The Use of Personal Health Information Outside the Circle of Care: Consent Preferences of Patients From an Academic Health Care Institution.Sarah Tosoni, Indu Voruganti, Katherine Lajkosz, Flavio Habal, Patricia Murphy, Rebecca K. S. Wong, Donald Willison, Carl Virtanen, Ann Heesters & Fei-Fei Liu - 2021 - BMC Medical Ethics 22 (1):1-14.
    Background Immense volumes of personal health information are required to realize the anticipated benefits of artificial intelligence in clinical medicine. To maintain public trust in medical research, consent policies must evolve to reflect contemporary patient preferences. Methods Patients were invited to complete a 27-item survey focusing on: broad versus specific consent; opt-in versus opt-out approaches; comfort level sharing with different recipients; attitudes towards commercialization; and options to track PHI use and study results. Results 222 participants were included in the analysis; (...)
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  28. The Collective Imagination: The Creative Spirit of Free Societies.Peter Murphy - 2012 - Routledge.
    The Collective Imagination explores the social foundations of the human imagination. A comprehensive audit of the creativity claims of the post-modern age - that finds them badly wanting and looks to the future - this book will appeal to sociologists and philosophers concerned with cultural theory, cultural and media studies and aesthetics.
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  29.  12
    Reducing Accounting Aggressiveness with General Ethical Norms and Decision Structure.Khim Kelly & Pamela R. Murphy - 2021 - Journal of Business Ethics 170 (1):97-113.
    We examine the impact of activated versus non-activated ethical norms on the aggressiveness of accounting decisions, in the presence of self-interest favoring aggressiveness. Using a case in which the accounting rules are ambiguous, we ask professional accountants to make an accounting decision as though they were in their own organization; we measure the ethical norms of their organization at the end of the experiment. Based on the focus theory of normative conduct, we argue that the general ethical norms of the (...)
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  30. Universities and Innovation Economies: The Creative Wasteland of Post-Industrial Society.Peter Murphy - 2015 - Routledge.
    Universities and Innovation Economies examines the rise and fall of the mass university and post-industrial society, considering how we might revitalize economic and intellectual creativity. Looking to a much more inventive social and economic paradigm to drive long-term growth, the author argues for a smaller, leaner, more effective university model - one capable of delivering a greater degree of high-level discovery and creative power.
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  31.  25
    An Electrophysiological Signal That Precisely Tracks the Emergence of Error Awareness.Peter R. Murphy, Ian H. Robertson, Darren Allen, Robert Hester & Redmond G. O'Connell - 2012 - Frontiers in Human Neuroscience 6.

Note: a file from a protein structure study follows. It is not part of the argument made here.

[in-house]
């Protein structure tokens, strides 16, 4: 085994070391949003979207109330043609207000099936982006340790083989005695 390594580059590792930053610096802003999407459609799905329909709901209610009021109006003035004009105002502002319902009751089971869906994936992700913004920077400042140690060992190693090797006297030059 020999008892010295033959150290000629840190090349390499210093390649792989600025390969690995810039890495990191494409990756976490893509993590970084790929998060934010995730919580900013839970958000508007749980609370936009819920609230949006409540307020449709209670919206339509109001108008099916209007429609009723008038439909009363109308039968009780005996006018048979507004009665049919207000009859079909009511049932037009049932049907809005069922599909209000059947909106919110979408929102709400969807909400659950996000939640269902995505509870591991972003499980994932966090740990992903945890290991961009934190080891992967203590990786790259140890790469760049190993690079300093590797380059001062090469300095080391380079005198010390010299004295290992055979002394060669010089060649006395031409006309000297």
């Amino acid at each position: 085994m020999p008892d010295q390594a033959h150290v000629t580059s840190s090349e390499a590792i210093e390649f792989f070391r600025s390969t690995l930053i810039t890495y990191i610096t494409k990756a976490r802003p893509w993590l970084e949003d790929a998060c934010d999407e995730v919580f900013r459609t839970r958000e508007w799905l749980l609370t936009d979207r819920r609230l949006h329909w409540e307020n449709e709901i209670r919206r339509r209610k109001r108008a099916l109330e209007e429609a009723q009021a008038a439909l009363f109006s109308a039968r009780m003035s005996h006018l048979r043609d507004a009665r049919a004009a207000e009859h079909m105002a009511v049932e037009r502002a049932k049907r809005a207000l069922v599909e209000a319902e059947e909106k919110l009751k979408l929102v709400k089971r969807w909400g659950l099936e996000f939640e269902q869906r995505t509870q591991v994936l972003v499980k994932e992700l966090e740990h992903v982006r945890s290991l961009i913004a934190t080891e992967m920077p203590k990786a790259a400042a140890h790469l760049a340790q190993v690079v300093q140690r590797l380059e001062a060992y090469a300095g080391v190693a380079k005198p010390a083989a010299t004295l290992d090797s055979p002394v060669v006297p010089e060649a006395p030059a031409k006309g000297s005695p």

32. Teaching Applied Ethics to the Righteous Mind.Peter Murphy - 2014 - Journal of Moral Education 43 (4):413-428.
    What does current empirically informed moral psychology imply about the goals that can be realistically achieved in college-level applied ethics courses? This paper takes up this question from the vantage point of Jonathan Haidt’s Social Intuitionist Model of human moral judgment. I summarize Haidt’s model, and then consider a variety of pedagogical goals. I begin with two of the loftiest goals of ethics education, and argue that neither is within realistic reach if Haidt’s model is correct. I then look at (...)
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  33. Another Blow to Knowledge From Knowledge.Peter Murphy - 2013 - Logos and Episteme 4 (3): 311–317.
    A novel argument is offered against the following popular condition on inferential knowledge: a person inferentially knows a conclusion only if they know each of the claims from which they essentially inferred that conclusion. The epistemology of conditional proof reveals that we sometimes come to know conditionals by inferring them from assumptions rather than beliefs. Since knowledge requires belief, cases of knowing via conditional proof refute the popular knowledge from knowledge condition. It also suggests more radical cases against the condition (...)
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  34.  11
    Bringing the Cognitive Estimation Task Into the 21st Century: Normative Data on Two New Parallel Forms.Sarah MacPherson, Gabriela Peretti Wagner, Patrick Murphy, Marco Bozzali, Lisa Cipolotti & Tim Shallice - unknown
    The Cognitive Estimation Test is widely used by clinicians and researchers to assess the ability to produce reasonable cognitive estimates. Although several studies have published normative data for versions of the CET, many of the items are now outdated and parallel forms of the test do not exist to allow cognitive estimation abilities to be assessed on more than one occasion. In the present study, we devised two new 9-item parallel forms of the CET. These versions were administered to 184 (...)
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  35. Dialectic of Romanticism: A Critique of Modernism.David Roberts & Peter Murphy - unknown
  36.  21
    Mediating Abortion Politics in Ireland: Media Framing of the Death of Savita Halappanavar.Orla McDonnell & Padraig Murphy - 2018 - Critical Discourse Studies 16 (1):1-20.